Chicago Family Immigration Attorneys

Chicago Family Immigration Attorneys

U.S. immigration law recognizes the importance of families. As a result, it allows citizens and green card holders (lawful permanent residents) to petition the government to let family members living overseas move to the U.S. and live here. Immigration law also allows family members already in the U.S. to obtain the necessary status that will allow them to continue living and working in the country legally.

Family-based immigration petitions present unique problems, so you will need the help of our experienced Chicago family immigration attorneys.

Who Qualifies for Family-Based Immigration?

The family members who can qualify to move to the U.S. will depend on whether you are a lawful permanent resident (a green card holder) or a U.S. citizen. For example:

  • If you are a permanent resident, you can file a petition for your spouse and any unmarried sons or daughters.
  • If you are a U.S. citizen, you can petition your spouse, children, parents, and siblings. You can also petition for your fiancé(e) if you are engaged to someone who lives abroad.

In addition to those listed above, some other people currently in the United States can petition the immigration authorities to let family members join them in the country. For example, an asylee or refugee can request permission for their children and spouses to come to the U.S.

If you are considering petitioning the government for a family member, you should meet with a dedicated Chicago family immigration attorney to review your case. Some clients are surprised to find they have several options for achieving their objectives.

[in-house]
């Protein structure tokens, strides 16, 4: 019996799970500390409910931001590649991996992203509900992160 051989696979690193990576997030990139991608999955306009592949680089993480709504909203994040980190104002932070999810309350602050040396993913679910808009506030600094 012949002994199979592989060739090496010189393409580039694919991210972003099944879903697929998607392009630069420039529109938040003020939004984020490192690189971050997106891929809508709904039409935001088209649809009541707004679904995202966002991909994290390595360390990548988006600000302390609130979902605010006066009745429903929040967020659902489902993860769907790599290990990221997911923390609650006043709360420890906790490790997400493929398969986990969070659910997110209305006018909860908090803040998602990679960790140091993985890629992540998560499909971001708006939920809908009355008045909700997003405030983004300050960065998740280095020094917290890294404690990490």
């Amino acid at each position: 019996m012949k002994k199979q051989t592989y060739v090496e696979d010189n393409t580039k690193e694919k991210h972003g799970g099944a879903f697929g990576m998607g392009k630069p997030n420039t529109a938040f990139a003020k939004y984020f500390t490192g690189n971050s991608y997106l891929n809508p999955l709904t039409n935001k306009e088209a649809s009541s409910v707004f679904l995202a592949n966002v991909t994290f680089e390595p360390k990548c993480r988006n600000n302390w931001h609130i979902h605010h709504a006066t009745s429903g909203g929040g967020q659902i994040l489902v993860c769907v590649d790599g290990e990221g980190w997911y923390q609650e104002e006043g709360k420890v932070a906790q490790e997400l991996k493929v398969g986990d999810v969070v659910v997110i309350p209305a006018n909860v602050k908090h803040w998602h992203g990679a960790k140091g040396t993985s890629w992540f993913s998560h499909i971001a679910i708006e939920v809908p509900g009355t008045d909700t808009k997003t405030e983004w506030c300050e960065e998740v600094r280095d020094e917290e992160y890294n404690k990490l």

Family Preferences

Unfortunately, admission to the United States is closely restricted, and not everyone who is eligible to come to the United States will be granted permission. Under immigration law, an unlimited number of “immediate relatives” are allowed into the country. The law defines immediate relative to include:

  • A spouse of a U.S. citizen
  • A child of a U.S. citizen, if the child is unmarried and under the age of 21
  • An adopted child of a U.S. citizen, if the child was adopted before the age of 16
  • The parents of a U.S. citizen who is at least 21 years old

The number of other family members admitted to the U.S. is limited each year, and there is an order of preference. Because there are more qualified applicants than immigration visas available in any given year, these visas are issued based on the order in which they were filed. Others are placed on a waiting list, which can last for years.

Bringing Families Together

At Minsky, McCormick & Hallagan, we practice immigration law. Over the past 40 years, we have reunited countless families here in the Chicago area, and we want to use our legal knowledge to help you, as well.

For help with your case, please reach out to us today. You can schedule a consultation by calling or submitting a message online. Our Chicago family immigration attorney will be happy to meet with you to chart the best path forward for you and your family. Contact us today.


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